Suel D. Jones is on an unusual mission. The 60-ish Vietnam vet, who hails from Texas and has a hideaway cabin in Alaska, wants to create a Veterans For Peace chapter in Hanoi. “I already got 10 members,” Jones said last week as he talked up his latest campaign, while hawking copies of his memoir, Meeting the Enemy: A Marine Goes Home, at the 24th national convention of Veterans For Peace.
In his memoir, Jones wrote: “At a Veterans For Peace convention in 2006, I was asked about how I was recruited into the Marine Corps. I replied that I didn’t have to be recruited. My parents, the church, and society had recruited me since birth.” After years of wrestling with rage he brought home from the war, Jones moved to Vietnam and did volunteer work with the Vietnam Friendship Village, a hospital for children and Vietnamese veterans affected by Agent Orange, the chemical defoliant used by the US military to destroy much of the forests in Vietnam. “I felt that as a warrior I was not complete until I returned to the country where I had fought in order to help heal the wounds of the war,” he added.
At a nearby table, Marine vet Doug Zachary of Austin, Texas, was selling a variety of books, buttons and bumper stickers on peace themes, including War Is a Racket by Smedley D. Butler, the legendary Marine major general and two-time winner of the Medal of Honor. Among the most popular items for men and women who stopped by between workshops on conflict resolution and other aspects of peacemaking were olive drab T-shirts emblazoned with the Veterans For Peace logo—a white dove on a military helmet—and an unusual team spirit message: “Recruiting for Peace.”
The event at the University of Maryland also drew Master Sergeant (ret.) Wesley Davey. A draftee during the Vietnam war, Davey ended up in Iraq with an Army Reserve unit at age 54. He arrived in College Park on a dual mission. A founder of the Minnesota chapter of Iraq Veterans Against the War, Davey is also challenging the official “don’t ask, don’t tell” policy that discriminates against gays in the military. “I was against this war, but felt that as the first sergeant I should deploy to Iraq to look out for the good people in my unit,” Davey told an assembled gathering of antiwar activists with ties to the military.
In a news article in the Minneapolis Star Tribune in 2007, Davey bluntly said: “For the second time in my life, a president has plunged our country into a quagmire where there is no way to win a victory which can be defined. I thought we learned a lesson in Vietnam. I was wrong.”
Another participant was a mother of a young war veteran who attended a workshop on poetry for peace. “My son has several poems in this anthology,” said Tina Richards, a Missouri member of Military Families Speak Out, waving a copy of Warrior Writers: Re-Making Sense, a collection of poetry and art by members of Iraq Veterans Against the War. Writing and reading poems on the war at antiwar events was a great help to her son, who was struggling to cope with severe health problems after two tours with the Marines in Iraq. When requests to the VA and traditional veterans’ organizations for assistance proved fruitless, Richards said she found Veterans For Peace on the Internet.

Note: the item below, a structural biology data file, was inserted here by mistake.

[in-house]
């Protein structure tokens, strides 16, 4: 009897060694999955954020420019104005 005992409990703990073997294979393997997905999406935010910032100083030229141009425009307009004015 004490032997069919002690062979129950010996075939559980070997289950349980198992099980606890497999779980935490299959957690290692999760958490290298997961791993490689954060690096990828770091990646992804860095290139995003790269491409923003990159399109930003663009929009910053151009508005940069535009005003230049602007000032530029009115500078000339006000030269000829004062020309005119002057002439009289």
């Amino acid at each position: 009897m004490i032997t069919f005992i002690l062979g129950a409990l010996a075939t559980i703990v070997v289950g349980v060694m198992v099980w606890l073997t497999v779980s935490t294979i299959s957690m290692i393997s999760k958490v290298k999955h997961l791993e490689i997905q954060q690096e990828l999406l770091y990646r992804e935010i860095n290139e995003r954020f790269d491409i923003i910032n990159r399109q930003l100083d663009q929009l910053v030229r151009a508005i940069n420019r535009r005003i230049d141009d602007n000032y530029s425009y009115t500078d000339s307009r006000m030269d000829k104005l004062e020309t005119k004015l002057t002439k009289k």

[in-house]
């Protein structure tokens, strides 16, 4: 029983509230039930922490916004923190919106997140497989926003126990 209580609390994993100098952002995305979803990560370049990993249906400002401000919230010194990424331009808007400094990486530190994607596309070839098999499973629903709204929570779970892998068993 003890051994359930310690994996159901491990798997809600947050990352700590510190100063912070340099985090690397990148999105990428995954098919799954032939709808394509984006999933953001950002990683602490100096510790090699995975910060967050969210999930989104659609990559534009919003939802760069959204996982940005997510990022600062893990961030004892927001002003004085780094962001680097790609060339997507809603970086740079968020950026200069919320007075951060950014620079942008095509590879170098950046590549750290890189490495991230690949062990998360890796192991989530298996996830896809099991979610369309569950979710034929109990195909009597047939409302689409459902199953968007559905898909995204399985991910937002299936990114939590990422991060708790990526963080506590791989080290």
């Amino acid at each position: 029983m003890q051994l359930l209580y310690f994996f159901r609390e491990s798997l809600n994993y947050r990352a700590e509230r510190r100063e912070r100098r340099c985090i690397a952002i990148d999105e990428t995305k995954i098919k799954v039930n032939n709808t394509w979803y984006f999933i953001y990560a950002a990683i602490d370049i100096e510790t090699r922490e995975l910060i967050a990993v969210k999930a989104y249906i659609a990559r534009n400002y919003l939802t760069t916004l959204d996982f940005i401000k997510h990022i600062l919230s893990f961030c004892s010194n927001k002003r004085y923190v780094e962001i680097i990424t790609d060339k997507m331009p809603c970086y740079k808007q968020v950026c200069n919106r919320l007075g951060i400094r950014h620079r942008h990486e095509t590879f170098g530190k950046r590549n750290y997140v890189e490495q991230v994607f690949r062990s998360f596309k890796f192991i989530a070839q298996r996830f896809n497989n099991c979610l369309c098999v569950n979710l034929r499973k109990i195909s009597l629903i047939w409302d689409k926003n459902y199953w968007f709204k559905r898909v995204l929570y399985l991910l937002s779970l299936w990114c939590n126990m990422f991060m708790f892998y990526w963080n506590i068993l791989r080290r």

“I called my son and said ‘we’re going on a march to New Orleans,’” joining a protest march by veterans’ peace groups in 2006 through hurricane-ravaged towns awaiting federal assistance while billions of dollars were spent on waging war in Iraq. During an evening of songs and poetry by participants, her son got up, she recalled, and read a poem he’d jotted down on a napkin. And now he’s a published poet, Cloy Richards, with a growing family of his own and a future he couldn’t see through the pain before.
The veterans’ convention in a Maryland suburb of Washington, DC, drew scores of people from across the United States. It also drew one of the newest members of Congress. “It is important to hear a voice for peace. We who are working for peace have to open up the space for people to move in that direction,” said Rep. Donna Edwards (D-Maryland), who was elected last year. “I think that the work you do as veterans working for peace gives the rest of us validation for what we do,” she added.
In her keynote speech, Edwards noted that she grew up in a career Air Force family and lost her brother at age 27 as a result of “psychological problems” from his military service. “I feel that I, as a very strong opponent of the war in Iraq and in Afghanistan, am a great patriot,” she said. Yet in working to change these policies, activists need to “work for peace with respect” for other people’s perspectives, she advised. Noting that she went on a tour of Afghanistan with other members of Congress, she concluded that the US strategy of widening the war with more troops “will not work. I’m a big supporter of President Obama. But I disagree with him on this.”
Summing up the focus of the convention, Michael T. McPherson, executive director of Veterans for Peace and a Gulf War I veteran, wrote in the program book that “We must reach out and educate about the full horrors and impact of war. … We must provide and live alternatives to war. We must become examples of conflict resolution in all aspects of our lives and build solidarity with allies in search of justice. … This weekend we gather to gain strength and learn from each other to do that work.”
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